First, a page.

When Congress felt it necessary to pass responsibility onto the federal government to enforce immigration policy, the Immigration Act of 1891 was passed and established the Bureau of Immigration. This act further restricted immigration and provided for medical and general inspection, and excluded people who had contagious diseases from entering the United States. Also excluded were persons who had previously committed crimes involving moral turpitude, and who were either paupers or polygamists. By 1903, in response to President William McKinley’s assassination, federal law was changed to exclude from the United States epileptics, insane persons, professional beggars, and anarchists. Shortly thereafter, in 1907, the federal government established additional grounds of exclusion including: feeble-minded persons, unaccompanied children, persons with tuberculosis, and persons with a physical or mental defect that might affect their ability to earn a living. Also added was a deportation ground for persons who engaged in prostitution within four years of entering the United States.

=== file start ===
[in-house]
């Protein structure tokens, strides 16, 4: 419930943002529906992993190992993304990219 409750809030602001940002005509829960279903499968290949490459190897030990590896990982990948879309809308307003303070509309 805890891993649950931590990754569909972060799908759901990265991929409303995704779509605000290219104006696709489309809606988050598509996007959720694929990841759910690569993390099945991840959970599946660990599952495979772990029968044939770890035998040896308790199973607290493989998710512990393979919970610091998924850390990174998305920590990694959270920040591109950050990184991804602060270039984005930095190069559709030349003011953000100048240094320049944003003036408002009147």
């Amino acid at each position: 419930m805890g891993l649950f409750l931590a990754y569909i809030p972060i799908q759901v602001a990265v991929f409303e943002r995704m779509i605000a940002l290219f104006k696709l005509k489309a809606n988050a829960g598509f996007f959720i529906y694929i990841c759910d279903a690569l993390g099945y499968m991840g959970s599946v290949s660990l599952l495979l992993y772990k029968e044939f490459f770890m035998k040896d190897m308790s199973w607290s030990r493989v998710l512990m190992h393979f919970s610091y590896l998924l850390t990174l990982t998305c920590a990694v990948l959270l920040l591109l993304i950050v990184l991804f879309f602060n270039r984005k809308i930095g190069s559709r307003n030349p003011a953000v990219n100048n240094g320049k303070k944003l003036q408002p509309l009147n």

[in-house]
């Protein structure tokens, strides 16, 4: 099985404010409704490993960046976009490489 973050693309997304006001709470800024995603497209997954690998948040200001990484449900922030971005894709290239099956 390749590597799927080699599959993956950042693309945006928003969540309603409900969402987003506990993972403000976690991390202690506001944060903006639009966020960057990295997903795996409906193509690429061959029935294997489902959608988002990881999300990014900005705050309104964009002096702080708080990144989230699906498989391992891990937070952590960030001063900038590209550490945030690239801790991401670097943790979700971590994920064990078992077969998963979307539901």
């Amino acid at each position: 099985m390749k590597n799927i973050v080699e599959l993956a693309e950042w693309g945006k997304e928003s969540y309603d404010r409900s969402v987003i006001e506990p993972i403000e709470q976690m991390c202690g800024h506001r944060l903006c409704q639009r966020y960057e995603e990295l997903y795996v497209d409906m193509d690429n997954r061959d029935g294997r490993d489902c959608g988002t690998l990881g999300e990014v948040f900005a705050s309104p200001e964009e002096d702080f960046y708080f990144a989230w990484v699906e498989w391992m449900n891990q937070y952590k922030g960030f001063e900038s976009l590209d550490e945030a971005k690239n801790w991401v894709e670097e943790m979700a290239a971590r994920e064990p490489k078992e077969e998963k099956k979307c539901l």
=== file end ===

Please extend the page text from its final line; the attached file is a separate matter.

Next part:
Following WWI, a Quota Act was enacted in 1921 in response to post war fears that southern and eastern Europeans would inundate the United States. The federal government sharply reduced immigration to 350,000 admissions per year and immigration from southern and eastern Europe was especially hard hit, as the law intended. The annual quota for these regions was 155,000 admissions, far below the previous annual average of 783,000.

The quota tightened in 1924 by further reducing the number of southern and eastern European immigrants allowed to enter the United States annually to below 25,000. Through these quotas set forth in the early 1920s, “restrictionists” had effectively won their battle to close America’s gates.